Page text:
Coinbase is reportedly testing out having employees rate each other in an app with a thumbs up or thumbs down after meetings and other interactions

·2 min read
Coinbase CEO Brian Armstrong
Coinbase CEO Brian Armstrong.Patrick T. Fallon / Getty Images
  • Coinbase is experimenting with having employees rate each other, The Information reported Monday.

  • Staff are reportedly asked to evaluate one another after meetings and other interactions based on how well they model 10 core values.

  • Employees can give their colleagues a thumbs up, thumbs down, or neutral review, the report says.

Coinbase is reportedly asking employees to rate each other after interactions as part of an app-based pilot program.

The cryptocurrency company has been piloting an app that collects employees' evaluations of their colleagues, including their managers, after meetings and other interactions, The Information reported Monday, citing two people with direct knowledge.

Known as Dot Collector, the app was invented by Ray Dalio's hedge fund, Bridgewater Associates, and has been in use by Coinbase's HR and IT teams since the first quarter of this year, according to The Information.

In the app, employees review how well their coworkers demonstrate 10 core values at Coinbase, including things like communication and "positive energy," per The Information. They can share their input in the form of a thumbs up, thumbs down, or neutral review.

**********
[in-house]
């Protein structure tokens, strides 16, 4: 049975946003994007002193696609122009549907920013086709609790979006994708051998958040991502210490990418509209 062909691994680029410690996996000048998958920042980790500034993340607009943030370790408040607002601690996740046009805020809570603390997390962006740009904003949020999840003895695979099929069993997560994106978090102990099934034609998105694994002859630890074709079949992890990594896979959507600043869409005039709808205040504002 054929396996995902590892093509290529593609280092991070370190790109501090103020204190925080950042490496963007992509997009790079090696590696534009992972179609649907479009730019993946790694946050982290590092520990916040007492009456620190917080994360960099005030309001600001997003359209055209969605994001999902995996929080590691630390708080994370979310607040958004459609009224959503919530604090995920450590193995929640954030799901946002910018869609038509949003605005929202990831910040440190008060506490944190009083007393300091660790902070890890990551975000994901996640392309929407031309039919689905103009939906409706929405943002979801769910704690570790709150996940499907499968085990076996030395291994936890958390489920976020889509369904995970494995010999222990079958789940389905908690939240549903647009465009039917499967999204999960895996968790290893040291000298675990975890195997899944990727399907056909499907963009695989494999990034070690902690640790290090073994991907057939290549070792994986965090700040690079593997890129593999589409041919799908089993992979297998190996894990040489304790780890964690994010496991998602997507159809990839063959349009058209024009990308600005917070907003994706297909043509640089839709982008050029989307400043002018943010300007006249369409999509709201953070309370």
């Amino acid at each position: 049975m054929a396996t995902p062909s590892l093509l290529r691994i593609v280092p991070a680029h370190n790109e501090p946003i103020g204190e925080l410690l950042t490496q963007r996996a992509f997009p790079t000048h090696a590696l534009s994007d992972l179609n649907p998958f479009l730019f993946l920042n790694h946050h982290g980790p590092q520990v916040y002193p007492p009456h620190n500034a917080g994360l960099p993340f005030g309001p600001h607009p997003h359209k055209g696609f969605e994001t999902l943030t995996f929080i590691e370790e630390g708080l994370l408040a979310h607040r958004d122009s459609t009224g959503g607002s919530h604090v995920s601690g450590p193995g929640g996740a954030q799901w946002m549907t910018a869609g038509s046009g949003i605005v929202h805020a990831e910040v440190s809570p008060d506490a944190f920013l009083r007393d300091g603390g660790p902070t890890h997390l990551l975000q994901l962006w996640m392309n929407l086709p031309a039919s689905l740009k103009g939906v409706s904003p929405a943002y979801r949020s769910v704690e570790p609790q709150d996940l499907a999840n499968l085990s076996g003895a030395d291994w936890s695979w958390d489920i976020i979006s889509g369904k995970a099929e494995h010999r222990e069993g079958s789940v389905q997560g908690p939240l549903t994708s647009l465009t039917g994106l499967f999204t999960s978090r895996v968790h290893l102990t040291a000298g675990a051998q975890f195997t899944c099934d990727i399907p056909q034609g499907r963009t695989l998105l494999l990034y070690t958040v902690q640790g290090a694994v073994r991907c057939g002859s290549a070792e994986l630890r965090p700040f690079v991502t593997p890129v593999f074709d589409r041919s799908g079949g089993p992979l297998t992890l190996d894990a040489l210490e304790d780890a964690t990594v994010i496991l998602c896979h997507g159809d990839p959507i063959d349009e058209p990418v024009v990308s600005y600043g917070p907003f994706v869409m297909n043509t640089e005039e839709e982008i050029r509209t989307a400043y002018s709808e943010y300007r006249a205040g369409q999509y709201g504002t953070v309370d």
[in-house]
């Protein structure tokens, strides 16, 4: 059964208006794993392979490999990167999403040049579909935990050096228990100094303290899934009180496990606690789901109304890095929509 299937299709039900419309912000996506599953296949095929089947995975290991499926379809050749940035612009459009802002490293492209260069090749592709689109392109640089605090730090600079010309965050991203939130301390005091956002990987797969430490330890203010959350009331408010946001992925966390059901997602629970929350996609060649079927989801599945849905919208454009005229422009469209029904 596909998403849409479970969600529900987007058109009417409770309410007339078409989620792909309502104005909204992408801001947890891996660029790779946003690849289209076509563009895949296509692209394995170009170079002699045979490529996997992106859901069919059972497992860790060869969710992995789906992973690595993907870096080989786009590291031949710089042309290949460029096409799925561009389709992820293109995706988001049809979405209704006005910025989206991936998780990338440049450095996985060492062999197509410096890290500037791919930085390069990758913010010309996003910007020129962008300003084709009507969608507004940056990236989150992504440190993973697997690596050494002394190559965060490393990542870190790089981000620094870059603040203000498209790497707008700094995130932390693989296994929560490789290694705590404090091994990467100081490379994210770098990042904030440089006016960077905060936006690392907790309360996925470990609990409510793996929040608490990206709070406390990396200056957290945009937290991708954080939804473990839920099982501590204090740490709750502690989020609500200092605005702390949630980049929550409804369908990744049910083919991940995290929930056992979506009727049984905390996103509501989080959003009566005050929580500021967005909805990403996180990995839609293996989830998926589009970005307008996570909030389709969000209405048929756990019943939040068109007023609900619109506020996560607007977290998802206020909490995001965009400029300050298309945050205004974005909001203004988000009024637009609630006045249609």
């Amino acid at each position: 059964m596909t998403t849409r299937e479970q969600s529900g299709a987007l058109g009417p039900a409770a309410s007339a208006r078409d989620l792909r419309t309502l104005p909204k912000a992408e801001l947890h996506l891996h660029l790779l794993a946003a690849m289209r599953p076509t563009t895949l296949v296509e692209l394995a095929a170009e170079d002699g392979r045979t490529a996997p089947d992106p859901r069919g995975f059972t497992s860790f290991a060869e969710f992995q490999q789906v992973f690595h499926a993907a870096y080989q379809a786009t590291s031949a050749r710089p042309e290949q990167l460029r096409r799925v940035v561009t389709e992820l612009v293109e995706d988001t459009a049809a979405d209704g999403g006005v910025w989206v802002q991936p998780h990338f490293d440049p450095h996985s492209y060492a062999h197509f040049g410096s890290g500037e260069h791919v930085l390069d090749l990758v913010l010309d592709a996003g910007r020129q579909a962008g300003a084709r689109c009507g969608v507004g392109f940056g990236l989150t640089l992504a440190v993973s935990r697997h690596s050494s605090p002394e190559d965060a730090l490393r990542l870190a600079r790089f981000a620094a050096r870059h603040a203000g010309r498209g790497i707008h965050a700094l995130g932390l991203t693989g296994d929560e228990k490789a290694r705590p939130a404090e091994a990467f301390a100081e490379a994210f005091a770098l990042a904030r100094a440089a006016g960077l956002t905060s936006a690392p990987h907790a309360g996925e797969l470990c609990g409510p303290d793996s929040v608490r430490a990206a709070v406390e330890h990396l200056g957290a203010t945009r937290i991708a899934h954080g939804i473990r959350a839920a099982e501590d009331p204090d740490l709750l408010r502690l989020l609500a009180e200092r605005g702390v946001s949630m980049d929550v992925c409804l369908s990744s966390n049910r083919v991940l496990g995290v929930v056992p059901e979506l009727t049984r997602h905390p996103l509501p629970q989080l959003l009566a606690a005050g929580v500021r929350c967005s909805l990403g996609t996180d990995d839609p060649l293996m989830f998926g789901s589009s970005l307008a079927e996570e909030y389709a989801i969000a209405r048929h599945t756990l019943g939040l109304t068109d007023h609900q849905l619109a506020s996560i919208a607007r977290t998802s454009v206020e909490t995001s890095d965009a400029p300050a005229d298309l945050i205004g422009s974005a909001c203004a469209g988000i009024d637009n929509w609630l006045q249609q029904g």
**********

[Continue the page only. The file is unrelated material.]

Staffers at the cryptocurrency company can only see the ratings they receive, The Information reported, citing a person familiar with the pilot.

Coinbase did not immediately respond to a request for comment.

Bridgewater Associates famously has a similar employee rating system in place. In a TED conference in 2017, Dalio explained how all of the firm's employees had company-issued iPads with an app called Dots where they rated each other in real-time on more than 100 attributes on a scale of 1 to 10.

"My objective has been to have meaningful work and meaningful relationships with the people I work with, and I've learned that I couldn't have that unless I had that radical transparency and that algorithmic decision-making," Dalio said at the time.

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